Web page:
And what we’ll feel is fear.  We’ll feel anxiety and we’ll sometimes feel betrayed. We’ll feel offended and like everything is just unstable.  Because Jesus is going to be reshaping us more and more into His image.  That’s why I’m so glad that we’re not a homogeneous church — a bunch of sames.  We’re a bunch of misfits.  Jesus uses the pieces of us that don’t fit together to shape us. What a gift we have and what a gift to our community!

If we would lean into this and actually model for our community a Jesus-centric way of talking about all these difficult, impolite conversations … By the way, it’s in the text, so I would feel like I would be betraying the text if I didn’t bring it up.  So here we go. Here’s, Oh yeah, this is great OK.  So guess what?

Do you know that the printing press was not around when Jesus was around? Mass-produced Bibles, which I’m so grateful for, were not in the hands of the majority of Christians until maybe the 1700s.  Even today, there are many, a multitude of Christians who cannot read.  Therefore, when they engage in Scripture — just like the hundreds of years of Christian tradition that came before them — they didn’t read it.  Do you know what they did? They heard it.

In fact, the literary design of the Gospel of Mark and my current understanding is all the books of the Bible is that it’s primarily designed to be heard, not read.  That’s not a reason to not read it.  I love reading the Bible. I think you should read the Bible.  I think you should go home today and read the Bible 50 times and then argue about it for the next 100 years with a bunch of people who aren’t like you.  I think you should do that.

But what we’re going to do throughout this series is that we’re also going to connect ourselves to those who came before us and those around the world who can’t read.  And we’re also going to participate by hearing the Word. And so I’ll read it this week, and for this little first glance, I’m going to ask that you would just close your eyes.  Fr those of you that are online, I know you’re looking at a screen, and that’s weird.  But we’ll figure it out, right?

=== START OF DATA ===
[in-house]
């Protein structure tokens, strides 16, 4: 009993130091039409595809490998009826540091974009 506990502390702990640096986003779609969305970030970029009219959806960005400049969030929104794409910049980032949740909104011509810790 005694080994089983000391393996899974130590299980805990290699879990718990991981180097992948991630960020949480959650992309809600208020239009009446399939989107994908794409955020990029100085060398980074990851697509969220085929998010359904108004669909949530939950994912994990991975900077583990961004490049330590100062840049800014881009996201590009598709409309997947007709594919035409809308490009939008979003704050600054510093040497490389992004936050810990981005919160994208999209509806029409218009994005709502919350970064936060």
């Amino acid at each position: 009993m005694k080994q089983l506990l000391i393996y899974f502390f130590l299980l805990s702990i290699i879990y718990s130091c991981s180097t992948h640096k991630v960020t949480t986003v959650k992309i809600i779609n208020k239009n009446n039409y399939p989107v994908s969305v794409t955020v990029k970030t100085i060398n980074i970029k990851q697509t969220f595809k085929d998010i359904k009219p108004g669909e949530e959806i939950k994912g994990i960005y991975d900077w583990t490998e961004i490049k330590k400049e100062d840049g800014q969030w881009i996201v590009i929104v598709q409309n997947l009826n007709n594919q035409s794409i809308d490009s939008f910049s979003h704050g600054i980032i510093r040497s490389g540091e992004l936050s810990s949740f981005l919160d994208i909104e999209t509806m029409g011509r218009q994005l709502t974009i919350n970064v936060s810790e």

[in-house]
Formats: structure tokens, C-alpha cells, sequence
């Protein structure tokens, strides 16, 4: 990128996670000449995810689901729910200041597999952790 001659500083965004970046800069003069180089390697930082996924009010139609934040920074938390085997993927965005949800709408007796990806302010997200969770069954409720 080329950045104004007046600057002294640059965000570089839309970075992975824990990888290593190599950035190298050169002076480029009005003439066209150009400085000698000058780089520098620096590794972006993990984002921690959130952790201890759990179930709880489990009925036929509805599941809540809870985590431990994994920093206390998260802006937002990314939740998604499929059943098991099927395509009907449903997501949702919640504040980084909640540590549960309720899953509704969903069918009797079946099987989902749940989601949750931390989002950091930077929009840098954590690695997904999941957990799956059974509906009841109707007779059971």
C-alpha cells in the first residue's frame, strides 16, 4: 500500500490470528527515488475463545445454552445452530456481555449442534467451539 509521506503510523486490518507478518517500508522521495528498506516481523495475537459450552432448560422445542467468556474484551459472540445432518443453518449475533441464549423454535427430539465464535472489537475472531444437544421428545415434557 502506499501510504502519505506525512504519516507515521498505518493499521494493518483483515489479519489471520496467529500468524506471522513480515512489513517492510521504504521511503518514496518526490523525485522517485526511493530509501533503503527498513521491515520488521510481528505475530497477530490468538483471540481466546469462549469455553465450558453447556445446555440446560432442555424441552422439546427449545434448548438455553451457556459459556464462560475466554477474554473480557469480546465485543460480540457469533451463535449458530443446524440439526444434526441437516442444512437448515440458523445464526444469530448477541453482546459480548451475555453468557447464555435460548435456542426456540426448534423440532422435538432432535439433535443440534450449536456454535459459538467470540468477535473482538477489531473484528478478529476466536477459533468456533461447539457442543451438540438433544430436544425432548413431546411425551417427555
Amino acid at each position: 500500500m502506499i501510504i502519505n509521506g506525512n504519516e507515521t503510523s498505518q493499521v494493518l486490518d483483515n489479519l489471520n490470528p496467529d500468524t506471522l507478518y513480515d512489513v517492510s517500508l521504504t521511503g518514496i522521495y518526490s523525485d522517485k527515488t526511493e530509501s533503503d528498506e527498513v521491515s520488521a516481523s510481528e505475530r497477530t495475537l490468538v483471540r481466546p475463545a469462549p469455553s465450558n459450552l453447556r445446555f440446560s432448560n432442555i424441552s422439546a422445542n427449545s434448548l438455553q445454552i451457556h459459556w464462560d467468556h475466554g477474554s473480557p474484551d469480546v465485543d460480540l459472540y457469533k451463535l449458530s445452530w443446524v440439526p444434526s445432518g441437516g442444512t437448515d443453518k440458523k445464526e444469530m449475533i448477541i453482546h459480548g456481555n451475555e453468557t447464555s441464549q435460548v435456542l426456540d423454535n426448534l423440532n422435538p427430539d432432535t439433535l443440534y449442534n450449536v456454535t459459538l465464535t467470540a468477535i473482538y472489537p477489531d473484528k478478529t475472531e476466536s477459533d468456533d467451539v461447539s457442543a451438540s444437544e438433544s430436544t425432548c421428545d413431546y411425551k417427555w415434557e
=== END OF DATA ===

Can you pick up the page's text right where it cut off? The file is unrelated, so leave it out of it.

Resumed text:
If you can close your eyes, I just want you to hear the Word.   And then I’m going to ask you to be attentive to the spirit of the living God and what the spirit is speaking to you through the Word. Even right now, maybe there’s a word that gets highlighted.  Maybe a sentence or a phrase jumps out at you.  Just be attentive.  You don’t have to overthink it. There’s no right or wrong answer.  Just be attentive because we serve a living God who speaks to us.  So just be attentive to that as I read.  I’m going to read the Gospel of Mark Chapter one verses one through 20. And then we’ll go back and we’ll just notice some things.  So here is the Word of God.

“The beginning of the Gospel of Jesus the Christ, the son of God.  As it is written in Isaiah the Prophet ‘See I am sending my messenger ahead of you. He will prepare your way — a voice of one crying out in the wilderness, ’Prepare the way of the Lord. Make his paths straight.’

Now John came baptizing in the wilderness and proclaiming a baptism of repentance for the forgiveness of sins. The whole Judean countryside and all of the people of Jerusalem were going out to him. And they were baptized by him in the Jordan River, confessing their sins.

Now John wore a camelhair garment with a leather belt around his waist. He ate locusts and honey.  He proclaimed, ‘One who is more powerful than I am is coming after me. I am not worthy to stoop down and untie the strap of his sandals.  I baptize you with water, but he will baptize you with the Holy Spirit.’